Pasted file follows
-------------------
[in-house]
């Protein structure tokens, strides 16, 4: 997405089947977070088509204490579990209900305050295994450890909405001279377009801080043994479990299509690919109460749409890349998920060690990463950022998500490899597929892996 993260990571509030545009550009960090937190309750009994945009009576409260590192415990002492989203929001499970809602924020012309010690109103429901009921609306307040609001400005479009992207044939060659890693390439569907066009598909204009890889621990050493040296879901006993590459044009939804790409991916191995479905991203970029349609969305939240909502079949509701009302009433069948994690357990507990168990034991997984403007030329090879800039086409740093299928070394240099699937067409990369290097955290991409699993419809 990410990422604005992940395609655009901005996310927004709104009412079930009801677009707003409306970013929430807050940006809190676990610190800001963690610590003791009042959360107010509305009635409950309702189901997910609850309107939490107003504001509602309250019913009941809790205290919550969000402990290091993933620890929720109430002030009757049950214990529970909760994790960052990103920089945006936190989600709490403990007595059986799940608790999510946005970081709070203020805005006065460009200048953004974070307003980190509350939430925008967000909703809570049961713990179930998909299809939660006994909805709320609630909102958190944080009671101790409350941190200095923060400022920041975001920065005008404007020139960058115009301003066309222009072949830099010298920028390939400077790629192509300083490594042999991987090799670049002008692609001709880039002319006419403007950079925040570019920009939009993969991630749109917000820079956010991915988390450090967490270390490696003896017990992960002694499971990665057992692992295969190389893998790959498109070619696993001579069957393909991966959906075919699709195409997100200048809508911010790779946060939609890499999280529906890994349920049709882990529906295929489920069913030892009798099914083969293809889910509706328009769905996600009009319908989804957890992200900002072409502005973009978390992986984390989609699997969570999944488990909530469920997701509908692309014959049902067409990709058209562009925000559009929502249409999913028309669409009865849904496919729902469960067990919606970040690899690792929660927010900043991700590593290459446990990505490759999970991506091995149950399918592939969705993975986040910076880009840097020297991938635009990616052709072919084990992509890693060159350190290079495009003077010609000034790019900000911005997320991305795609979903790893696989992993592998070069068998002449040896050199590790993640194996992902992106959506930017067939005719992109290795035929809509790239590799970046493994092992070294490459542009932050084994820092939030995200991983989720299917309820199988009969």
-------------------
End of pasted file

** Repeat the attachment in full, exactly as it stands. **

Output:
[in-house]
């Protein structure tokens, strides 16, 4: 997405089947977070088509204490579990209900305050295994450890909405001279377009801080043994479990299509690919109460749409890349998920060690990463950022998500490899597929892996 993260990571509030545009550009960090937190309750009994945009009576409260590192415990002492989203929001499970809602924020012309010690109103429901009921609306307040609001400005479009992207044939060659890693390439569907066009598909204009890889621990050493040296879901006993590459044009939804790409991916191995479905991203970029349609969305939240909502079949509701009302009433069948994690357990507990168990034991997984403007030329090879800039086409740093299928070394240099699937067409990369290097955290991409699993419809 990410990422604005992940395609655009901005996310927004709104009412079930009801677009707003409306970013929430807050940006809190676990610190800001963690610590003791009042959360107010509305009635409950309702189901997910609850309107939490107003504001509602309250019913009941809790205290919550969000402990290091993933620890929720109430002030009757049950214990529970909760994790960052990103920089945006936190989600709490403990007595059986799940608790999510946005970081709070203020805005006065460009200048953004974070307003980190509350939430925008967000909703809570049961713990179930998909299809939660006994909805709320609630909102958190944080009671101790409350941190200095923060400022920041975001920065005008404007020139960058115009301003066309222009072949830099010298920028390939400077790629192509300083490594042999991987090799670049002008692609001709880039002319006419403007950079925040570019920009939009993969991630749109917000820079956010991915988390450090967490270390490696003896017990992960002694499971990665057992692992295969190389893998790959498109070619696993001579069957393909991966959906075919699709195409997100200048809508911010790779946060939609890499999280529906890994349920049709882990529906295929489920069913030892009798099914083969293809889910509706328009769905996600009009319908989804957890992200900002072409502005973009978390992986984390989609699997969570999944488990909530469920997701509908692309014959049902067409990709058209562009925000559009929502249409999913028309669409009865849904496919729902469960067990919606970040690899690792929660927010900043991700590593290459446990990505490759999970991506091995149950399918592939969705993975986040910076880009840097020297991938635009990616052709072919084990992509890693060159350190290079495009003077010609000034790019900000911005997320991305795609979903790893696989992993592998070069068998002449040896050199590790993640194996992902992106959506930017067939005719992109290795035929809509790239590799970046493994092992070294490459542009932050084994820092939030995200991983989720299917309820199988009969």